Labor’s ‘xenophobic’ plan for Aussie jobs

Labor’s ‘xenophobic’ plan for Aussie jobs

Created on Wednesday, 08 May 2013 21:22

 

Labor's 'xenophobic' plan for Aussie jobs

A Plan for Australian Jobs, Labor’s latest attempt to create jobs and lift productivity, has been met with disbelief by media.

The Australian government recently revealed that it was putting $1 billion towards keeping “Australian jobs safe” from foreigners.

This plan, which has been called ‘xenophobic’ by the World Socialist Website (WSS), is the latest manifestation of Julia Gillard’s promise “stop foreign workers being put at the front of the queue, with Australian workers at the back” by limiting the number of staff with 457 immigration visas that Australian employers can hire.

Liana Allan, convenor at Migration Alliance, believes the entire scheme is an insult to Australian intelligence.

“Does Labor still not understand that Australia was built on the back of migration and skilled migration? None of us got here without some form of migration,” she states.

Ms Allan calls the new plan a “Labor stunt” that has been designed solely to “win votes based on a false concept of 457 visa ‘rorting’.”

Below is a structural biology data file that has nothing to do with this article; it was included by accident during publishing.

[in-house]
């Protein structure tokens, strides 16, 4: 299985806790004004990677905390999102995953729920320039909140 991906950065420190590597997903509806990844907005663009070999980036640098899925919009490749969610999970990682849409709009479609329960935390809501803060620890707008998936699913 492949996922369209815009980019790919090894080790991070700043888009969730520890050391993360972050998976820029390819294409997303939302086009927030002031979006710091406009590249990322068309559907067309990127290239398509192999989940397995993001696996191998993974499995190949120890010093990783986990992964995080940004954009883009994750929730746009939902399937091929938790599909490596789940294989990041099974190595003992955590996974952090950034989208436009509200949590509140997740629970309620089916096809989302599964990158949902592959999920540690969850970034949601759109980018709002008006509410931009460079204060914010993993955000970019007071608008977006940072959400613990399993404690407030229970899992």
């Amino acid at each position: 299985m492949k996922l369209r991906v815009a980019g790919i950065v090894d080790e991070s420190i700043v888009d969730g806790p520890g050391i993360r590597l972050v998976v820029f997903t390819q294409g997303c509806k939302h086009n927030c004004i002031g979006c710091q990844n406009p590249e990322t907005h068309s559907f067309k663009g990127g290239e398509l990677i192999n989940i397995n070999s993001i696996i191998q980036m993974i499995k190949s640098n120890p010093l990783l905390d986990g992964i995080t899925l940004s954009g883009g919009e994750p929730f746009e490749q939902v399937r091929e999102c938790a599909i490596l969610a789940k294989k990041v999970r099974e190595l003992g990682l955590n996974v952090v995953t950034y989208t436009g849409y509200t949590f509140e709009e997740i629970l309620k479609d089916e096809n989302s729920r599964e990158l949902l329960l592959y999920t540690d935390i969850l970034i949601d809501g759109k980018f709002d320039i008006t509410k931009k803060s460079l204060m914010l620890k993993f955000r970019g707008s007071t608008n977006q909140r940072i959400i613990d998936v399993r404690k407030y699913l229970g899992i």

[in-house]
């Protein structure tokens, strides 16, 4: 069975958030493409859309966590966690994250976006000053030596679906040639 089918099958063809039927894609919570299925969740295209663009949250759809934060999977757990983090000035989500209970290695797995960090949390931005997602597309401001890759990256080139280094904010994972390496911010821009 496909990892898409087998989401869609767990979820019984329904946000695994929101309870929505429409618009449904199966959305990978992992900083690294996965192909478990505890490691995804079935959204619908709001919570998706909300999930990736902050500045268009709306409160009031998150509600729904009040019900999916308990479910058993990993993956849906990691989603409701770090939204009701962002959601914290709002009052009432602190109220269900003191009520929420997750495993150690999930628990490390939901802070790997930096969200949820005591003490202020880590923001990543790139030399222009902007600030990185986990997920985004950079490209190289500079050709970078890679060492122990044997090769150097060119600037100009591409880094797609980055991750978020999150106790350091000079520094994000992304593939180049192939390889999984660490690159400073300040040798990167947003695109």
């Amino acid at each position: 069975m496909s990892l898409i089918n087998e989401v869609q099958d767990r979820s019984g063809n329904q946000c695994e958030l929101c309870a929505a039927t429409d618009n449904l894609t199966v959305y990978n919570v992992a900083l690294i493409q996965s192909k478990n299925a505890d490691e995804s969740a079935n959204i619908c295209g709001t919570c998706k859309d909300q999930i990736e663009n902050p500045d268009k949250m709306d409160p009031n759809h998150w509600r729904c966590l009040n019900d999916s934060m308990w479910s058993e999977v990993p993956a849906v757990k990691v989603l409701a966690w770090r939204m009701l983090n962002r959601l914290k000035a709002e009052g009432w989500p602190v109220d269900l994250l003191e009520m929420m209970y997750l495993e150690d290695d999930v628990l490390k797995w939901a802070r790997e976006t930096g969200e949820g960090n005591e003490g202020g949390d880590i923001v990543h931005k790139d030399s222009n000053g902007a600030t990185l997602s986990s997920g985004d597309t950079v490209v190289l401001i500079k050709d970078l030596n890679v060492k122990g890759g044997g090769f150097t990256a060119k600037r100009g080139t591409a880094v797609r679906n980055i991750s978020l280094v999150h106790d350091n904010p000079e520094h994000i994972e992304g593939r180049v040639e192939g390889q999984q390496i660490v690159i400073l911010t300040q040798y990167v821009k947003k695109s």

This is a reference to immigration minister Brendan O’Connor’s belief that over 10,000 people are currently ‘rorting’ the Australian system, which appeared in The Sydney Morning Herald last month.

He has revealed that the number of 457 visa holders on low incomes has doubled since last year, but the number of 457 visa holders has only grown by 19 per cent overall.

“Locals should have the opportunity to get jobs first, with temporary skilled workers employed from overseas only as a last resort,” Mr O’Connor told The Sydney Morning Herald.

Ms Allan comments that “the current government will obviously do anything and spend any amount of taxpayer and union money to try and claw back votes”.

A Plan for Australian Jobs will be accompanied by an advertising campaign, according to The Australian, which will target “ethnic businesses and explains Labor’s new laws and penalties for employing or referring people who are not allowed to work”.

This is being backed by the Department of Industry, Innovation, Science, Research and Tertiary Education at a cost of $500,000.

Can we really build Gillard’s “stronger, smarter, fairer Australia” by discriminating against foreign workers? Australia is in desperate need of skilled workers, no matter where they come from.

So, why don’t we “support the retention of skilled 457 holders who are in Australia contributing to the growth of our economy, passing on their skills to other Australians and paying Australian taxes?” asks Ms Allan.

http://www.VisaShop.com.au